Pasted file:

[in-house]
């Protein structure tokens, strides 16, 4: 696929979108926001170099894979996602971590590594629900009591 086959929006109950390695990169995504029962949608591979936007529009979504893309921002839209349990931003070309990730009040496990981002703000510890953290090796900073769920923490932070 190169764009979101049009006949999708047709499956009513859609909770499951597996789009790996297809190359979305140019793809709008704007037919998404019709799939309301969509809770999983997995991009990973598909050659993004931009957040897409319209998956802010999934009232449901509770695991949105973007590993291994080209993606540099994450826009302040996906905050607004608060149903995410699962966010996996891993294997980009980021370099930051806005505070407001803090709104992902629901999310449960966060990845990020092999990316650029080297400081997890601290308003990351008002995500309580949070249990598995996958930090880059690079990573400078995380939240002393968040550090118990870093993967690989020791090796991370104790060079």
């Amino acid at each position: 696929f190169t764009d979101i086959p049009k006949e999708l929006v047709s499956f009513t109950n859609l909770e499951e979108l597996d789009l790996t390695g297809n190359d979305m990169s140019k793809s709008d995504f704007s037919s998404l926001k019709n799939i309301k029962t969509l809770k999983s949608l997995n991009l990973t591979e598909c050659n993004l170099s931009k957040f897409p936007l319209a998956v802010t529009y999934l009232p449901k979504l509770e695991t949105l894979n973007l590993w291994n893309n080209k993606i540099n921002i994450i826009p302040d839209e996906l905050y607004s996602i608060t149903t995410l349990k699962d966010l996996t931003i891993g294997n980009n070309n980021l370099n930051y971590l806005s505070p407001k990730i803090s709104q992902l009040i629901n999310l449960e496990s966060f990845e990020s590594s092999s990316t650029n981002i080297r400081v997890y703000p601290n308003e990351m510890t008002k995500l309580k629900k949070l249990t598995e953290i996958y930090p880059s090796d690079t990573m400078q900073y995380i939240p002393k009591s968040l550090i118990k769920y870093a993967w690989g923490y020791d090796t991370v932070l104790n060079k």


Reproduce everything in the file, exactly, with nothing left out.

[in-house]
């Protein structure tokens, strides 16, 4: 696929979108926001170099894979996602971590590594629900009591 086959929006109950390695990169995504029962949608591979936007529009979504893309921002839209349990931003070309990730009040496990981002703000510890953290090796900073769920923490932070 190169764009979101049009006949999708047709499956009513859609909770499951597996789009790996297809190359979305140019793809709008704007037919998404019709799939309301969509809770999983997995991009990973598909050659993004931009957040897409319209998956802010999934009232449901509770695991949105973007590993291994080209993606540099994450826009302040996906905050607004608060149903995410699962966010996996891993294997980009980021370099930051806005505070407001803090709104992902629901999310449960966060990845990020092999990316650029080297400081997890601290308003990351008002995500309580949070249990598995996958930090880059690079990573400078995380939240002393968040550090118990870093993967690989020791090796991370104790060079």
């Amino acid at each position: 696929f190169t764009d979101i086959p049009k006949e999708l929006v047709s499956f009513t109950n859609l909770e499951e979108l597996d789009l790996t390695g297809n190359d979305m990169s140019k793809s709008d995504f704007s037919s998404l926001k019709n799939i309301k029962t969509l809770k999983s949608l997995n991009l990973t591979e598909c050659n993004l170099s931009k957040f897409p936007l319209a998956v802010t529009y999934l009232p449901k979504l509770e695991t949105l894979n973007l590993w291994n893309n080209k993606i540099n921002i994450i826009p302040d839209e996906l905050y607004s996602i608060t149903t995410l349990k699962d966010l996996t931003i891993g294997n980009n070309n980021l370099n930051y971590l806005s505070p407001k990730i803090s709104q992902l009040i629901n999310l449960e496990s966060f990845e990020s590594s092999s990316t650029n981002i080297r400081v997890y703000p601290n308003e990351m510890t008002k995500l309580k629900k949070l249990t598995e953290i996958y930090p880059s090796d690079t990573m400078q900073y995380i939240p002393k009591s968040l550090i118990k769920y870093a993967w690989g923490y020791d090796t991370v932070l104790n060079k």